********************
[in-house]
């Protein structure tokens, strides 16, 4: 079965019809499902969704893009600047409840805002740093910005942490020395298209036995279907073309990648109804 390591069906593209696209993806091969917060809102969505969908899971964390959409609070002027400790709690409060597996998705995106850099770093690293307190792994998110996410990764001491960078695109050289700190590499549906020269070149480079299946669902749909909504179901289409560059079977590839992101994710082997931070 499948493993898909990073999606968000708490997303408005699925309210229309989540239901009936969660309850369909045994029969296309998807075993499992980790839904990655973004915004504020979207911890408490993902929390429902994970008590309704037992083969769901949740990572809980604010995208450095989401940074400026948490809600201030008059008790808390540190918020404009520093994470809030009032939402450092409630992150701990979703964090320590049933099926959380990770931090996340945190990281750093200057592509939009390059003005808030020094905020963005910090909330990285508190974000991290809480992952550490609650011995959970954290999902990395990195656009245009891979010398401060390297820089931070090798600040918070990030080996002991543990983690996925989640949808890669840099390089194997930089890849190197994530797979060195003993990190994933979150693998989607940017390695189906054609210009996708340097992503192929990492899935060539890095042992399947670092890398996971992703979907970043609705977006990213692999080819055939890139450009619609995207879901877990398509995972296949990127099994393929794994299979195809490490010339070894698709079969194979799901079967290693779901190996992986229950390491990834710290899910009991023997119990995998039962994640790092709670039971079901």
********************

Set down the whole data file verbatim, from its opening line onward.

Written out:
[in-house]
């Protein structure tokens, strides 16, 4: 079965019809499902969704893009600047409840805002740093910005942490020395298209036995279907073309990648109804 390591069906593209696209993806091969917060809102969505969908899971964390959409609070002027400790709690409060597996998705995106850099770093690293307190792994998110996410990764001491960078695109050289700190590499549906020269070149480079299946669902749909909504179901289409560059079977590839992101994710082997931070 499948493993898909990073999606968000708490997303408005699925309210229309989540239901009936969660309850369909045994029969296309998807075993499992980790839904990655973004915004504020979207911890408490993902929390429902994970008590309704037992083969769901949740990572809980604010995208450095989401940074400026948490809600201030008059008790808390540190918020404009520093994470809030009032939402450092409630992150701990979703964090320590049933099926959380990770931090996340945190990281750093200057592509939009390059003005808030020094905020963005910090909330990285508190974000991290809480992952550490609650011995959970954290999902990395990195656009245009891979010398401060390297820089931070090798600040918070990030080996002991543990983690996925989640949808890669840099390089194997930089890849190197994530797979060195003993990190994933979150693998989607940017390695189906054609210009996708340097992503192929990492899935060539890095042992399947670092890398996971992703979907970043609705977006990213692999080819055939890139450009619609995207879901877990398509995972296949990127099994393929794994299979195809490490010339070894698709079969194979799901079967290693779901190996992986229950390491990834710290899910009991023997119990995998039962994640790092709670039971079901």